A Top Community Foundation Pulls Back the Curtain on Donor-Advised Funds—To a Point

The growth of donor-advised funds is one of the biggest stories in philanthropy. Over the past half decade, the amount of money held in these funds has more than doubled, as has the annual value of grants flowing out.

Of the four largest grantmaking institutions in the U.S., two are donor-advised funds.

(Here’s the pecking order, in case you’re wondering: Gates, Fidelity, Schwab, OSF.) 

We’ve hosted strong arguments at IP about both the pros and cons of donor-advised funds, with critics and defenders alike making some great points.

Yet there is one critique of DAFs that even their biggest boosters haven’t much bothered to rebut: They aren’t transparent. When a donor gives through a private foundation, you can pull the 990s and see what that donor is doing with their money. In contrast, DAFs are the philanthropic equivalent of numbered bank accounts. You can look at the 990s of top donor-advised funds like Fidelity and see all the grants it made. But you can’t match up any of those grants with the donors behind them. In 2015, Fidelity made a stunning $3.1 billion in grants, nearly as much as the Gates Foundation. Yet we know zilch about who gave actually all that money.

The other thing about big donor-advised funds is that there’s been no easy way to search through the blizzard of grants they make every year, since you won’t find a grants database at Fidelity, Schwab, or Vanguard. 

The rise of DAFs is a big reason why philanthropy has been growing less transparent lately – despite two decades of talk about bringing more sunlight to the sector.

Related: Darkness Grows: Time for a New Conversation About Philanthropy and Transparency

Now, in a major and positive step forward, the Silicon Valley Community Foundation has unveiled a new grants database that reports every grant made out of its DAFs (as well as other funds) in 2015. The data covers $479.7 million in grants, which is not all the money that flowed through SVCF last year, its biggest year ever, but catalogs the most important giving.

If you scroll through the long lists of grants, organized by category, you’ll get the clearest look to date at where this philanthropic powerhouse—and the many donors behind it—are directing money. The lion’s share of funds, $261 million, went to local nonprofits. The next biggest slice, $155 million, went to national groups. Just $13 million or so was given internationally.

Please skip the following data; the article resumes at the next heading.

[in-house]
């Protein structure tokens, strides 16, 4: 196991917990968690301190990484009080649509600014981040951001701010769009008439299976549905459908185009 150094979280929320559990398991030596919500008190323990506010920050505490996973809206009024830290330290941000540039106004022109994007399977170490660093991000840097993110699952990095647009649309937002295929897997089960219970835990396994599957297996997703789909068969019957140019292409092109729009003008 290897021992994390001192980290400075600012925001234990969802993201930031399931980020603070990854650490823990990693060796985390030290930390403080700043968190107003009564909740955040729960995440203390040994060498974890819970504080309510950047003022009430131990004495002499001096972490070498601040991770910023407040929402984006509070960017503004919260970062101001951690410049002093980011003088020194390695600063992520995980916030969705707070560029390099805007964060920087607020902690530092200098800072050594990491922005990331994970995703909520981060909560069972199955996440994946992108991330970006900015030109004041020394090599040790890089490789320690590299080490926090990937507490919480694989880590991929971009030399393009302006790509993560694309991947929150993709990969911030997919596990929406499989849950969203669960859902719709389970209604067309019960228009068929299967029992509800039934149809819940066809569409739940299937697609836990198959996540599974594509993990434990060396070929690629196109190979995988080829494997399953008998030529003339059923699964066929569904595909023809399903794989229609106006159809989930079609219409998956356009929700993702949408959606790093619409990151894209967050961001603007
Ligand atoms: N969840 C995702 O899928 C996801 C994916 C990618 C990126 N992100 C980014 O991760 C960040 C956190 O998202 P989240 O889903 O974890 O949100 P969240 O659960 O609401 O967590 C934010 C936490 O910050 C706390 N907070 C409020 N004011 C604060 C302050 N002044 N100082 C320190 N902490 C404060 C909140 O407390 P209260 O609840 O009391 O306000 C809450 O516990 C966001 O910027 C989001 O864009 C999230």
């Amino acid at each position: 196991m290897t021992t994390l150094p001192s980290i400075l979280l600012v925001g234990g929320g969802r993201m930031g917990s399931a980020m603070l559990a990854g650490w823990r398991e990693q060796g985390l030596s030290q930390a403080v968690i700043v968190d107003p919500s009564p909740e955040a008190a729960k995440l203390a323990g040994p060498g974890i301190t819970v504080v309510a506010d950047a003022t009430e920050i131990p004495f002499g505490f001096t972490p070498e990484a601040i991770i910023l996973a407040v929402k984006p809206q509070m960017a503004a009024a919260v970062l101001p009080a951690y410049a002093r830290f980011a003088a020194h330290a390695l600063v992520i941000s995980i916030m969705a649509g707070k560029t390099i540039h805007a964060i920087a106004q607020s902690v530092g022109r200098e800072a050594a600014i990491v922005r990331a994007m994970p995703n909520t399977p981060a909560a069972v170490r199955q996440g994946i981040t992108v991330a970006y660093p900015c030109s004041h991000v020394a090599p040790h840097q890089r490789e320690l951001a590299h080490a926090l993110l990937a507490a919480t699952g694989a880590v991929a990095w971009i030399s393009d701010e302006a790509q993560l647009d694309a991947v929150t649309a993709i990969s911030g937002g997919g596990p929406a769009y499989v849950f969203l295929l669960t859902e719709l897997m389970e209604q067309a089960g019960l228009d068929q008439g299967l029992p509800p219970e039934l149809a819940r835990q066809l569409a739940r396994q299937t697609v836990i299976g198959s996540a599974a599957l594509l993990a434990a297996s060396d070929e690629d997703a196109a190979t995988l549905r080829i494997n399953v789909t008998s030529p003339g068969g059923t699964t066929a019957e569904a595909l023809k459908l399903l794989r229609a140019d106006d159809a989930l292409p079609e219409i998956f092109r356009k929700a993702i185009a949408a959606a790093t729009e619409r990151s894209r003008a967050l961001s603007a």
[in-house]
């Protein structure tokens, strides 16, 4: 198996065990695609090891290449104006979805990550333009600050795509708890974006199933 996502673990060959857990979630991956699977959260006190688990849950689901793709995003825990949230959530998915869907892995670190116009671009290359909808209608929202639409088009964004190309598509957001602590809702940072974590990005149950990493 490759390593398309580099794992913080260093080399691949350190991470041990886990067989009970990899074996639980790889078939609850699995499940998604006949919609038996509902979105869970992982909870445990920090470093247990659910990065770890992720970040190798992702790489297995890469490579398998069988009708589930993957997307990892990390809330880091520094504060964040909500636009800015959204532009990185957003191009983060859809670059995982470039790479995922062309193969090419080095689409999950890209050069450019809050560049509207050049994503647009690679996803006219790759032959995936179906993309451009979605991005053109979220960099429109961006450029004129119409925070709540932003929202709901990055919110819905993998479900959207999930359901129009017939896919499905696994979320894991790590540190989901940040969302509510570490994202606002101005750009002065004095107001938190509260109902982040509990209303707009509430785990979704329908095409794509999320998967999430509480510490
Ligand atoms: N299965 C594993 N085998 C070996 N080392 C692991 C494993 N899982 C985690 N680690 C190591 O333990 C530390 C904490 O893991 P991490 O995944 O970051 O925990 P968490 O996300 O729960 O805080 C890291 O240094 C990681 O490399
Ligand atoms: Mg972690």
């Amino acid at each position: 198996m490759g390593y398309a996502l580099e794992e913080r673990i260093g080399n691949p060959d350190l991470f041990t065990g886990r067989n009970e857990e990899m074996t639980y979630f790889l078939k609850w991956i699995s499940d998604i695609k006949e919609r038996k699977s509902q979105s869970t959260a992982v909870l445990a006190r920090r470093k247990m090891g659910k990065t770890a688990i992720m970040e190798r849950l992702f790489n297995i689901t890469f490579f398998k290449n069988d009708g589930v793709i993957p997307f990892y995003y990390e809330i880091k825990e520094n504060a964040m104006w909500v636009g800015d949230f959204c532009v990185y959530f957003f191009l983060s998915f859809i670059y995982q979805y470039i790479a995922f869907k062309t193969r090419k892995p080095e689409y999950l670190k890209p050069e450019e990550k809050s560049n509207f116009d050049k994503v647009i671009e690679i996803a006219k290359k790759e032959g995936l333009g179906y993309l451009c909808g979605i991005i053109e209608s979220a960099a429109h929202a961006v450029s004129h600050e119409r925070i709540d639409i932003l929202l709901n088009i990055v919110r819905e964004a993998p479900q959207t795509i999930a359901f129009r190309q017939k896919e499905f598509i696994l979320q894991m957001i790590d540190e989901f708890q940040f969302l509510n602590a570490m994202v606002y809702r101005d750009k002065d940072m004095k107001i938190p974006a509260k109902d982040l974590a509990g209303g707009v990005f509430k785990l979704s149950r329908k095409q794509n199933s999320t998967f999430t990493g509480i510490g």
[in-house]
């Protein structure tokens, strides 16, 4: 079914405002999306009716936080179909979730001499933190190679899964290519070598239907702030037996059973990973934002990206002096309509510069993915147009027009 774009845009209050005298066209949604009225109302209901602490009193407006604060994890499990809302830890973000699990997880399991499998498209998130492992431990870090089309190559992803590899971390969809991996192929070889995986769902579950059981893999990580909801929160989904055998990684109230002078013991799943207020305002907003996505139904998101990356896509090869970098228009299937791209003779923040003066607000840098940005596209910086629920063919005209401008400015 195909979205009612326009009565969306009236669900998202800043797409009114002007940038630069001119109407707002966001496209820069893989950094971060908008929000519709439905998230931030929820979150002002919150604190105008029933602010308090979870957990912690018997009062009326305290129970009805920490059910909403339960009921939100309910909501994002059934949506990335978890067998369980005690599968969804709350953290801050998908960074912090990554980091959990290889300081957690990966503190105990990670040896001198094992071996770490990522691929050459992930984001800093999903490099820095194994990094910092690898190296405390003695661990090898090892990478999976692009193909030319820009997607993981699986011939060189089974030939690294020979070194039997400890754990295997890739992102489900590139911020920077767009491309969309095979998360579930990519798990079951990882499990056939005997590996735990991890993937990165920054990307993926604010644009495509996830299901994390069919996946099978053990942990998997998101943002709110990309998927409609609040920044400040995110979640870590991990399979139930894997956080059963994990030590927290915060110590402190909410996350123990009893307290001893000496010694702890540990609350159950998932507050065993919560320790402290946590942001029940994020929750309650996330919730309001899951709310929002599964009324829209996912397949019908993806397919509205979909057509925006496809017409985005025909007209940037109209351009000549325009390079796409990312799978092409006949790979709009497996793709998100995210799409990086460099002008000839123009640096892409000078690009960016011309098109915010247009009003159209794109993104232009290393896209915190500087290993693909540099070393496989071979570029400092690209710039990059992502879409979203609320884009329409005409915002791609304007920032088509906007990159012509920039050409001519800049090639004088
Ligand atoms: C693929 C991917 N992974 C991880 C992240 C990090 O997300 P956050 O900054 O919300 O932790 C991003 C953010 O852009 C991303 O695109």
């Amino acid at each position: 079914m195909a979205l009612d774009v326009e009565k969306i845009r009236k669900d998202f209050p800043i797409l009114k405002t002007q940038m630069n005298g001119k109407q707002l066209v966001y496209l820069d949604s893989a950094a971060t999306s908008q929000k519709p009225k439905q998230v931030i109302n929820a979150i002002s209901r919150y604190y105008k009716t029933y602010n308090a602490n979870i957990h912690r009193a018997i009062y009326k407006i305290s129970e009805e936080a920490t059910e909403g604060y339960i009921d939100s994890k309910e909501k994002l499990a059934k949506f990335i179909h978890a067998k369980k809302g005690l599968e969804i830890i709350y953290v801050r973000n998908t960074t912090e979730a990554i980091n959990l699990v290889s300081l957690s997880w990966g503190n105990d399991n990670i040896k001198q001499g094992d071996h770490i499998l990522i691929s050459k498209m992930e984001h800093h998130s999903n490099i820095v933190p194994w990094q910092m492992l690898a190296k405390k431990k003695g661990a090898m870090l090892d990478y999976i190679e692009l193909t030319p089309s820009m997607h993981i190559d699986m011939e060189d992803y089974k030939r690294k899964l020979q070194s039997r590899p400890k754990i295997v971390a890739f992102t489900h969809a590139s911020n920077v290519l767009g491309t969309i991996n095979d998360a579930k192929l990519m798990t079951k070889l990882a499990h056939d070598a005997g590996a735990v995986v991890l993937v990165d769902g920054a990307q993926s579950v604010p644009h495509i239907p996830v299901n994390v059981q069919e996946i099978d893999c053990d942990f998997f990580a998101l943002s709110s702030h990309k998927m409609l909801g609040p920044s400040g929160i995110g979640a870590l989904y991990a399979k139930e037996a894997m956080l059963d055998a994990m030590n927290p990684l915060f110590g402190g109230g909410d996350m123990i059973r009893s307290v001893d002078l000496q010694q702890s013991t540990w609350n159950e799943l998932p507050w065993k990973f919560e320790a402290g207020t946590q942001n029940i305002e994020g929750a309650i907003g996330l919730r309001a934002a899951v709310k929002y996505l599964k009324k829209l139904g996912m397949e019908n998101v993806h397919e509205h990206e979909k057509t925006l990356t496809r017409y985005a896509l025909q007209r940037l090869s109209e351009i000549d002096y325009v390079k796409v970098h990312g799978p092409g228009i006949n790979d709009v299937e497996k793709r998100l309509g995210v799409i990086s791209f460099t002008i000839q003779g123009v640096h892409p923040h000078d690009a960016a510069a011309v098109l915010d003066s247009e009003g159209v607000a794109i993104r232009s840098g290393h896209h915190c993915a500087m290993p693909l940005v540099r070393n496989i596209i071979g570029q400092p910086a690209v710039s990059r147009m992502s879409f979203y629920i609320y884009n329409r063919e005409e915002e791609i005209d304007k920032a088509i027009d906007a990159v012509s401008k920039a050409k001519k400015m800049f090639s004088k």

Those raw numbers right there are quite illuminating. They suggest that the winners of Silicon Valley are, in fact, keenly interested in giving back in their own communities—but that these philanthropists, true to reputation, also have grand ambitious to tackle problems on a larger stage, especially in areas such as education, medical research, and the environment.

Related: Holy Cow, This Community Foundation Is Exploding. Why Is That?

Now to my big “but” about this database.

It still doesn’t give us any clue as to who has DAFs at the Silicon Valley Community Foundation or where specific individuals are directing their money. So for example, while we can now see more clearly that SVCF’s donors are pumping many millions of dollars into education reform groups, including top charter networks, we don’t know who any of these donors are.

Why does this matter?

Because philanthropic dollars can and do buy influence in American life, and it’s nice to know who’s doing the buying.

Yet instead, even as we’ve entered a period in which more donors are writing bigger checks to promote this or that cause, it’s become ever harder to follow the money.

If this trend sounds familiar, it’s because the same thing is happening in politics, where we’ve seen a rising tide of “dark money.”

Opponents of campaign finance reform cite free speech to reject calls for more transparency. Defenders of DAFs and other forms of anonymous giving cite “philanthropic freedom.”

To be sure, there are plenty of practical reasons for wanting to give anonymously—starting with a desire to not be besieged by solicitations.

But in my view, the public’s right to know who’s deploying wealth for what purposes in our society is a greater imperative than a donor’s right to privacy. Philanthropic freedom is an important principle, but it has to be squared with other democratic values we care about as Americans.

So far, the debate on DAFs has mainly focused on their payout rates and the warehousing of tax-deductible wealth. But as this giving vehicle becomes ever more popular in an era of activist philanthropy, the transparency problem needs to move front and center in discussions of how to fix DAFs.

In closing, though, let’s return to the good news here – which is that SVCF has taken an important step in the right direction of more transparency. Hopefully this move will set a new standard that the other DAFs will rise —and sooner rather than later.